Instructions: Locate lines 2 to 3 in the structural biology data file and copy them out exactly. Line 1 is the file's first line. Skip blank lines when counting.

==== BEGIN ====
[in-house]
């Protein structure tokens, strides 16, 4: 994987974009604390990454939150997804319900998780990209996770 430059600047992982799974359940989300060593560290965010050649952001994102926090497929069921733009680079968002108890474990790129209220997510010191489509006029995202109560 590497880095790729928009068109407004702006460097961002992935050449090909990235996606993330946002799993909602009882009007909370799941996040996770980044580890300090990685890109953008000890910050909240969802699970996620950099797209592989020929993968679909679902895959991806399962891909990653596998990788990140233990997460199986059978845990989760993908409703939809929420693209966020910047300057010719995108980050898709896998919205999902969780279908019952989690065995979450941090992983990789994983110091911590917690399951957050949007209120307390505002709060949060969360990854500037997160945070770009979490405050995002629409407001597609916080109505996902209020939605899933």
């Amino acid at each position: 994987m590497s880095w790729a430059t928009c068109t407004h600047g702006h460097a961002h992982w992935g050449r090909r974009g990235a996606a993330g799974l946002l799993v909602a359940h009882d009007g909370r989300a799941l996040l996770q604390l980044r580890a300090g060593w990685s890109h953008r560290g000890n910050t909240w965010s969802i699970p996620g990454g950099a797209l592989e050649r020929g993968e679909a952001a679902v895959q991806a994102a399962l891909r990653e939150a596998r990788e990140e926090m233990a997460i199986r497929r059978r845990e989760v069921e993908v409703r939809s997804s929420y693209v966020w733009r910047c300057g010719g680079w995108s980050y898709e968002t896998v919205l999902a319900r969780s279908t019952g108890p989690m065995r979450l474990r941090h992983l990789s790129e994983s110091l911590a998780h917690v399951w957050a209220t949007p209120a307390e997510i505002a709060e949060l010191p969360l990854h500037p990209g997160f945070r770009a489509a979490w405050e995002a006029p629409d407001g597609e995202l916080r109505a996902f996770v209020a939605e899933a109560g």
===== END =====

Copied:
């Protein structure tokens, strides 16, 4: 994987974009604390990454939150997804319900998780990209996770 430059600047992982799974359940989300060593560290965010050649952001994102926090497929069921733009680079968002108890474990790129209220997510010191489509006029995202109560 590497880095790729928009068109407004702006460097961002992935050449090909990235996606993330946002799993909602009882009007909370799941996040996770980044580890300090990685890109953008000890910050909240969802699970996620950099797209592989020929993968679909679902895959991806399962891909990653596998990788990140233990997460199986059978845990989760993908409703939809929420693209966020910047300057010719995108980050898709896998919205999902969780279908019952989690065995979450941090992983990789994983110091911590917690399951957050949007209120307390505002709060949060969360990854500037997160945070770009979490405050995002629409407001597609916080109505996902209020939605899933």
């Amino acid at each position: 994987m590497s880095w790729a430059t928009c068109t407004h600047g702006h460097a961002h992982w992935g050449r090909r974009g990235a996606a993330g799974l946002l799993v909602a359940h009882d009007g909370r989300a799941l996040l996770q604390l980044r580890a300090g060593w990685s890109h953008r560290g000890n910050t909240w965010s969802i699970p996620g990454g950099a797209l592989e050649r020929g993968e679909a952001a679902v895959q991806a994102a399962l891909r990653e939150a596998r990788e990140e926090m233990a997460i199986r497929r059978r845990e989760v069921e993908v409703r939809s997804s929420y693209v966020w733009r910047c300057g010719g680079w995108s980050y898709e968002t896998v919205l999902a319900r969780s279908t019952g108890p989690m065995r979450l474990r941090h992983l990789s790129e994983s110091l911590a998780h917690v399951w957050a209220t949007p209120a307390e997510i505002a709060e949060l010191p969360l990854h500037p990209g997160f945070r770009a489509a979490w405050e995002a006029p629409d407001g597609e995202l916080r109505a996902f996770v209020a939605e899933a109560g």